Ask Us How: Strategy Implementation

Posted by Michael Derin

Published on October 16, 2013 under NSW Business Chamber Partnership

Does your company have clear direction and a strategy in place?  Is your company strategy as clear as the following companies? 

- Domain.com.au: “The easiest way to find property”

- Unwired: “No wires, no wait, no worries”

- Miele (household appliances) “Anything else is a compromise”

- Flight Centre:  “Lowest Airfares Guaranteed”

Assuming you do have a clear idea of your direction & strategic focus, now it’s time to discuss how to go about implementing those strategies.  We can look at three areas in turn: resource planning, operations planning and management planning. 

RESOURCE PLANNING

Resource planning, in its simplest form, is about the right amount of resources to meet your organisation’s strategy.

So what resources are we talking about?  For most organizations these will include cash, manpower, IT systems, marketing mix and in some cases manufacturing resources.  For start-up companies and fast-growing companies the most fundamental and important resource to manage is cash.  Without cash nothing is possible.

Once you have identified the required resources needed to implement your strategy, it is time to analyze what resources you already have, how you can multiply the value of those resources and what resources you will need to get.  Timing is an important issue.

For example, managers who are gearing up to a big sales push are often faced with the dilemma of whether to hire a new employee now before the sales volumes kick off or whether to wait until the sales levels are reached to justify the costs of hiring a new employee (Wages, Super, Workers Comp, Payroll Tax).  There is no easy answer.

One way for managers to allocate current and future resources is to analyze different financial outcomes from different scenarios with the aim of prioritizing resource spending according to need. 

OPERATIONS PLANNING

Operations’ planning involves doing the most with limited resources to meet your organisation’s strategy

Some examples of the importance of operational plans are as follows:

  • Capacity Planning: Matching workflow/production with demand, ensuring smooth supply & the possibility of subcontracting
  • Make or buy – Outsourcing: The decision as to whether to do a task in-house or to sub-contract to external suppliers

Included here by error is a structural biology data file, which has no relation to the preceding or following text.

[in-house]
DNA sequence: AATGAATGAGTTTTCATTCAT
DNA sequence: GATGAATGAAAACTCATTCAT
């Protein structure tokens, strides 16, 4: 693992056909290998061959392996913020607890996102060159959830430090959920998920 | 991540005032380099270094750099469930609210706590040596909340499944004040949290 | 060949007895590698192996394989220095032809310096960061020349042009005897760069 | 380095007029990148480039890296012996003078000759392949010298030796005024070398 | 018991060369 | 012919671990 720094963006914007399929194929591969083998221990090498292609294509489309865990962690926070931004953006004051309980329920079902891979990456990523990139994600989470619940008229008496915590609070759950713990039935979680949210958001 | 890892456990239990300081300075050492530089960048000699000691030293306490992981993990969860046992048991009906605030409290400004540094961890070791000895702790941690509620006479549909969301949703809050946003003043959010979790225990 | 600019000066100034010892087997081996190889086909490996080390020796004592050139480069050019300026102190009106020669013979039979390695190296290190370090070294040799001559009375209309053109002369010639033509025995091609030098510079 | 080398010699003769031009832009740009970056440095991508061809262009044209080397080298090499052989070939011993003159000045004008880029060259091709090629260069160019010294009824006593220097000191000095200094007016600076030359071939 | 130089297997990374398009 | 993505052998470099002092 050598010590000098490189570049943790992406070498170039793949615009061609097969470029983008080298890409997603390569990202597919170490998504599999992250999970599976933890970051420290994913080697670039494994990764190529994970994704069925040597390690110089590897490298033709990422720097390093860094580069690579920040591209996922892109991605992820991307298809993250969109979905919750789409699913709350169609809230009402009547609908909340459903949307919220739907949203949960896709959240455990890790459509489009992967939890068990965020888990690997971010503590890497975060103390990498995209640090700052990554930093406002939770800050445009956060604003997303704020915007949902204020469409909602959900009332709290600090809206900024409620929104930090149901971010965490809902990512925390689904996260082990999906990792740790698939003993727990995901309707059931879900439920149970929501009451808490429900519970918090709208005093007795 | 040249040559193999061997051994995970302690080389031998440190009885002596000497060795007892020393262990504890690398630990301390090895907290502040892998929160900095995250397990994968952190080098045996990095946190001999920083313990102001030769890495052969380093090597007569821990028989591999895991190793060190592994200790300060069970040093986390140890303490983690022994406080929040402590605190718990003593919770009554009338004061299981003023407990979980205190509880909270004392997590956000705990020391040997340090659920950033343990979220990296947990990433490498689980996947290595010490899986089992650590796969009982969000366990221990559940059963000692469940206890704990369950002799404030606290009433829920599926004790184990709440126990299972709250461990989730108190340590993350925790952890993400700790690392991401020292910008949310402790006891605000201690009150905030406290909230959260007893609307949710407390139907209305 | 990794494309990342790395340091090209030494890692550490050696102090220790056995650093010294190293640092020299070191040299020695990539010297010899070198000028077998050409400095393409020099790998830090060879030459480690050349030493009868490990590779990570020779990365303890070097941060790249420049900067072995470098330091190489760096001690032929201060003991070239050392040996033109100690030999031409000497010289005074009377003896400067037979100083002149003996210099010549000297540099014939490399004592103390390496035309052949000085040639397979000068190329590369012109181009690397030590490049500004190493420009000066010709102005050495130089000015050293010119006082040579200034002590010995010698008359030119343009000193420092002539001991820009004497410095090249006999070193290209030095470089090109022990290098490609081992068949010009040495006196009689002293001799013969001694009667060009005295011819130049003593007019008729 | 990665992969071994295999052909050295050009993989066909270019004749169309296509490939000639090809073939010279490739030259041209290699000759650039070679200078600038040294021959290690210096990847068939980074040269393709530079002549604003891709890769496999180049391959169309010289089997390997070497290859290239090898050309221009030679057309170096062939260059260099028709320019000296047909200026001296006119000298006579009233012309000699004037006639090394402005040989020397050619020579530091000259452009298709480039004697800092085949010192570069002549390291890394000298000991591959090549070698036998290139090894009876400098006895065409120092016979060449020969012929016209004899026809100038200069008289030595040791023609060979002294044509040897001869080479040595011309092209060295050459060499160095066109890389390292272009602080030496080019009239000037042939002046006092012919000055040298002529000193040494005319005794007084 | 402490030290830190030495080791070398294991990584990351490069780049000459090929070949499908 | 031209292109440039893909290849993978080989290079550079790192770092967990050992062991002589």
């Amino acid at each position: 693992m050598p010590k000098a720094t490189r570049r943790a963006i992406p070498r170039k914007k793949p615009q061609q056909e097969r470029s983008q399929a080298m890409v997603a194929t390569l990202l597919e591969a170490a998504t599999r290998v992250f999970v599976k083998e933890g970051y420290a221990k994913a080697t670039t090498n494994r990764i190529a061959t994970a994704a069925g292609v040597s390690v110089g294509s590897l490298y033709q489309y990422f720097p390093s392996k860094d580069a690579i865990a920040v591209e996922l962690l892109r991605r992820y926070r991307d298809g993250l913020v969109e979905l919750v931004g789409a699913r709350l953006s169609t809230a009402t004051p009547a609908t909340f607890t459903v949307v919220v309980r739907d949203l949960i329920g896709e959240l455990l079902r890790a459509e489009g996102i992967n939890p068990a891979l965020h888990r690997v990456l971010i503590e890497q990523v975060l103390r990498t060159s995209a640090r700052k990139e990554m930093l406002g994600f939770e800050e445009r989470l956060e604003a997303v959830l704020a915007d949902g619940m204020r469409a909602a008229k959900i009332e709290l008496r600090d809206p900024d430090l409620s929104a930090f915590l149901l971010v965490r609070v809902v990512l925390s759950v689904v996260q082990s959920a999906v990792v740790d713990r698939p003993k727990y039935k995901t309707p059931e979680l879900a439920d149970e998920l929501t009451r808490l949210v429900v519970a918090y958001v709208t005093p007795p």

• Supply: Source of supply, spread of supply, cost of supply, suitability of existing suppliers and the image or reputation of the supplier
  • Standardisation of products & services: Long production runs & reduced unit costs, reduced wastage, increased efficiency, less training, reduced inventory and increased productivity.

The final stage of operational planning is following through on policies & procedures.  For many Managers who are keen to get on with the business of making money this can seem dull and laborious, nevertheless a balance is critical.

MANAGEMENT PLANNING

Management planning provides the link between the organisation’s objectives and each manager’s individual goals. 

An organisation’s objectives should penetrate the entire company. All employees should be “on-board”; it is necessary that managers themselves have a clear understanding of the organization’s strategy and can communicate it to their staff.  It might sound obvious, but beware of personal agendas & office politics that can muddy what would otherwise be a clear & unifying vision!

Provided that all share the same clear vision of the company’s strategy, staff can be accountable to management.  Each manager and staff member should agree on the key tasks and the performance measures by which they will be judged, and how these measures relate to the strategy.  

At minimum, a systematic annual review of the performance against the measures, will identify the people to advance, to develop, and to consider for exit.  Often when an organization’s leaders are time-poor this is a task that some would rather avoid!

Nevertheless it is a vital step and, if done properly, it can highlight weaknesses that need to be addressed through training, and areas of strength that need to be rewarded through recognition, development opportunities, bonuses and even salary increases

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